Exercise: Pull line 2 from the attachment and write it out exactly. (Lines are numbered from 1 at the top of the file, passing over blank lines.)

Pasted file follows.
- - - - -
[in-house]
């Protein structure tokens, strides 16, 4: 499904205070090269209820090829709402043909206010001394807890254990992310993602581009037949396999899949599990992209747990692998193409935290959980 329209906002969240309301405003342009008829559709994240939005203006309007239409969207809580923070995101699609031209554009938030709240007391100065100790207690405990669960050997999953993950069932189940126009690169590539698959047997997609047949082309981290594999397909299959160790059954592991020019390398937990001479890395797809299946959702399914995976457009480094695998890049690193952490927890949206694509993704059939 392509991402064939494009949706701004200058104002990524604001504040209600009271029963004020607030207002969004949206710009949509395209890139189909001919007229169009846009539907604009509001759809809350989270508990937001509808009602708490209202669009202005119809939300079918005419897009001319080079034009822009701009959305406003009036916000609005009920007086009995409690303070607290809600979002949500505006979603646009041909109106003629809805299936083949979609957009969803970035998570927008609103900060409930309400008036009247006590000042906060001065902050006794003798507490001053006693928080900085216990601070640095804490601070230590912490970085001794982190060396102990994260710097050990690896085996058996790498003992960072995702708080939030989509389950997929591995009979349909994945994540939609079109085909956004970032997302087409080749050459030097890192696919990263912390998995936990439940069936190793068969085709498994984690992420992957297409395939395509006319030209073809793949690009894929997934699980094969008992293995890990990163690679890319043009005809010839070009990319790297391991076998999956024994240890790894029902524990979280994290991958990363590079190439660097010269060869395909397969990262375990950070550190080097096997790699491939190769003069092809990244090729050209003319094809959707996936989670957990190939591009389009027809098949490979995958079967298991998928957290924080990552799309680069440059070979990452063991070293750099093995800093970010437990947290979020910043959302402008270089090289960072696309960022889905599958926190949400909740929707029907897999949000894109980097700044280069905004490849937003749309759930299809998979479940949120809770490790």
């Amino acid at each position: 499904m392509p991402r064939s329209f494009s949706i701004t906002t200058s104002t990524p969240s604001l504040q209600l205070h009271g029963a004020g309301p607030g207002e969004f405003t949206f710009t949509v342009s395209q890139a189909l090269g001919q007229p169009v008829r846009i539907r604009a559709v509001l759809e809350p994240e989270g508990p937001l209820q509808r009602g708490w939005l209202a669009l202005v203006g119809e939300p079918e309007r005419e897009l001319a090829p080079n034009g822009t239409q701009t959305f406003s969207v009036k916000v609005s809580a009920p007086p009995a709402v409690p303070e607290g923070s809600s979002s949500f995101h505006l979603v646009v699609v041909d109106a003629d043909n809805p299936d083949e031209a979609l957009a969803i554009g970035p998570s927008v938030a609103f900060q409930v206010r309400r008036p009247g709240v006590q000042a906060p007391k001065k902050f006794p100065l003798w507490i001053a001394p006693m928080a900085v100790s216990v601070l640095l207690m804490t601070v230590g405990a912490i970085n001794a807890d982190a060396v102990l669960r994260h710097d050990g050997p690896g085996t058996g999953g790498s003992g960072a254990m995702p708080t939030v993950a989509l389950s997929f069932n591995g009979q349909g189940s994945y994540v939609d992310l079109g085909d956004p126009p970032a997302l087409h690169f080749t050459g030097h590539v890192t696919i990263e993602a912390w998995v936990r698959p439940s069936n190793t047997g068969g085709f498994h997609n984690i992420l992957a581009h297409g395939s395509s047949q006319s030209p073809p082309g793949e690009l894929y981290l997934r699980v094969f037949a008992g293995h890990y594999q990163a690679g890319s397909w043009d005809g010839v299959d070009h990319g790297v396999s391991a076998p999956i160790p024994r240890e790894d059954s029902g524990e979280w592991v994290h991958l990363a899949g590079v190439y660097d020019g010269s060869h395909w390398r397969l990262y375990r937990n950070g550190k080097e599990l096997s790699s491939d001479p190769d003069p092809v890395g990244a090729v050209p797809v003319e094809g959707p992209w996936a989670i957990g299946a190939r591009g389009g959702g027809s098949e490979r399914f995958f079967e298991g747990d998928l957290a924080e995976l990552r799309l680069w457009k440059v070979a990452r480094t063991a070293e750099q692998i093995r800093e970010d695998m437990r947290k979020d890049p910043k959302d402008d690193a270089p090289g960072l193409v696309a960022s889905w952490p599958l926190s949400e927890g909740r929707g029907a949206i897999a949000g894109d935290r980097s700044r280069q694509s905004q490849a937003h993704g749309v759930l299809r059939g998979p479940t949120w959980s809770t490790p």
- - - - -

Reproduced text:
């Protein structure tokens, strides 16, 4: 499904205070090269209820090829709402043909206010001394807890254990992310993602581009037949396999899949599990992209747990692998193409935290959980 329209906002969240309301405003342009008829559709994240939005203006309007239409969207809580923070995101699609031209554009938030709240007391100065100790207690405990669960050997999953993950069932189940126009690169590539698959047997997609047949082309981290594999397909299959160790059954592991020019390398937990001479890395797809299946959702399914995976457009480094695998890049690193952490927890949206694509993704059939 392509991402064939494009949706701004200058104002990524604001504040209600009271029963004020607030207002969004949206710009949509395209890139189909001919007229169009846009539907604009509001759809809350989270508990937001509808009602708490209202669009202005119809939300079918005419897009001319080079034009822009701009959305406003009036916000609005009920007086009995409690303070607290809600979002949500505006979603646009041909109106003629809805299936083949979609957009969803970035998570927008609103900060409930309400008036009247006590000042906060001065902050006794003798507490001053006693928080900085216990601070640095804490601070230590912490970085001794982190060396102990994260710097050990690896085996058996790498003992960072995702708080939030989509389950997929591995009979349909994945994540939609079109085909956004970032997302087409080749050459030097890192696919990263912390998995936990439940069936190793068969085709498994984690992420992957297409395939395509006319030209073809793949690009894929997934699980094969008992293995890990990163690679890319043009005809010839070009990319790297391991076998999956024994240890790894029902524990979280994290991958990363590079190439660097010269060869395909397969990262375990950070550190080097096997790699491939190769003069092809990244090729050209003319094809959707996936989670957990190939591009389009027809098949490979995958079967298991998928957290924080990552799309680069440059070979990452063991070293750099093995800093970010437990947290979020910043959302402008270089090289960072696309960022889905599958926190949400909740929707029907897999949000894109980097700044280069905004490849937003749309759930299809998979479940949120809770490790």